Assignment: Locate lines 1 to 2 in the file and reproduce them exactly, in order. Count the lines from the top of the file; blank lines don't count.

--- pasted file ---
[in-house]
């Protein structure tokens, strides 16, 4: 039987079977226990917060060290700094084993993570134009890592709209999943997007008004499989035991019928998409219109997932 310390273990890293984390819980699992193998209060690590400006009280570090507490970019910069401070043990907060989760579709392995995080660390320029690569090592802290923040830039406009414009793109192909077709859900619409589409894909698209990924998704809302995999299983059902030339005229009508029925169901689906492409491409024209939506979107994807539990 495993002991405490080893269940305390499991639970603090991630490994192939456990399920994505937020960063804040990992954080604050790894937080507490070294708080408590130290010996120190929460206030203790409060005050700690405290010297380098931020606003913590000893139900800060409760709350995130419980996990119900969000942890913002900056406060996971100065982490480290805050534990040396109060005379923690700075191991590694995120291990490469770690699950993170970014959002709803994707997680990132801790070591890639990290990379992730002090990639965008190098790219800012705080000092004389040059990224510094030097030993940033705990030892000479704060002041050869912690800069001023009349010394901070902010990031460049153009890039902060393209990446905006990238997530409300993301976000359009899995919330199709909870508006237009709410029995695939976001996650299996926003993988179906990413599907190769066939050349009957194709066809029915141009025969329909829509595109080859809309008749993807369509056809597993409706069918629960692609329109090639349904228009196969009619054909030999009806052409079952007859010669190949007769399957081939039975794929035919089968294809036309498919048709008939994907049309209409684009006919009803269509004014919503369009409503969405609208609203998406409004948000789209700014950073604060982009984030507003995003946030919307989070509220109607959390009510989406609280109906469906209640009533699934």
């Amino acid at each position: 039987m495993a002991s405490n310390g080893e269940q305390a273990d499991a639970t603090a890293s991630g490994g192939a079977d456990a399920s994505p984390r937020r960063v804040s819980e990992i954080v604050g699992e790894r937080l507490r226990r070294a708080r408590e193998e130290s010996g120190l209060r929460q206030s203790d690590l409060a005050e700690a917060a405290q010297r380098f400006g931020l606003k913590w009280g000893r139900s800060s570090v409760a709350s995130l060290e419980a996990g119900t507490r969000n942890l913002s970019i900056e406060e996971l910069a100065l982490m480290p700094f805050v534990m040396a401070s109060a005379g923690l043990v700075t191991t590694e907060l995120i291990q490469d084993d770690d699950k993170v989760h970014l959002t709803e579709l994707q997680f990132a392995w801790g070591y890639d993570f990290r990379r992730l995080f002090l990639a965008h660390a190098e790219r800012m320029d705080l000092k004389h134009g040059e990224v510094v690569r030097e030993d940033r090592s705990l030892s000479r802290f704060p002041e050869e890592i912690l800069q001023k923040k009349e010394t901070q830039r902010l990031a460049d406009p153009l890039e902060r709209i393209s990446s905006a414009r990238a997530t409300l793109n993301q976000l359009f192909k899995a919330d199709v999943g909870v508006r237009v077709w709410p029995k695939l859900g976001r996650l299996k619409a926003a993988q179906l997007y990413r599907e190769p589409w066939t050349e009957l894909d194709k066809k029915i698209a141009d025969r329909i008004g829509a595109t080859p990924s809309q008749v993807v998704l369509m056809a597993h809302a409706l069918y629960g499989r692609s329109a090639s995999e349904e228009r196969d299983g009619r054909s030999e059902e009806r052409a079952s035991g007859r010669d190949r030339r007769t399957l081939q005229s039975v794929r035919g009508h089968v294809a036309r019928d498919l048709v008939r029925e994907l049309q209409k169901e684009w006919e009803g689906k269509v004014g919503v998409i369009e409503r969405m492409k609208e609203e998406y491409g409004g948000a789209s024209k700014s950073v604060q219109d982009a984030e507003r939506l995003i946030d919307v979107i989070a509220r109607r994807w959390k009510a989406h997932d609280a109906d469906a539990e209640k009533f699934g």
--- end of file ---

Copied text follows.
[in-house]
């Protein structure tokens, strides 16, 4: 039987079977226990917060060290700094084993993570134009890592709209999943997007008004499989035991019928998409219109997932 310390273990890293984390819980699992193998209060690590400006009280570090507490970019910069401070043990907060989760579709392995995080660390320029690569090592802290923040830039406009414009793109192909077709859900619409589409894909698209990924998704809302995999299983059902030339005229009508029925169901689906492409491409024209939506979107994807539990 495993002991405490080893269940305390499991639970603090991630490994192939456990399920994505937020960063804040990992954080604050790894937080507490070294708080408590130290010996120190929460206030203790409060005050700690405290010297380098931020606003913590000893139900800060409760709350995130419980996990119900969000942890913002900056406060996971100065982490480290805050534990040396109060005379923690700075191991590694995120291990490469770690699950993170970014959002709803994707997680990132801790070591890639990290990379992730002090990639965008190098790219800012705080000092004389040059990224510094030097030993940033705990030892000479704060002041050869912690800069001023009349010394901070902010990031460049153009890039902060393209990446905006990238997530409300993301976000359009899995919330199709909870508006237009709410029995695939976001996650299996926003993988179906990413599907190769066939050349009957194709066809029915141009025969329909829509595109080859809309008749993807369509056809597993409706069918629960692609329109090639349904228009196969009619054909030999009806052409079952007859010669190949007769399957081939039975794929035919089968294809036309498919048709008939994907049309209409684009006919009803269509004014919503369009409503969405609208609203998406409004948000789209700014950073604060982009984030507003995003946030919307989070509220109607959390009510989406609280109906469906209640009533699934």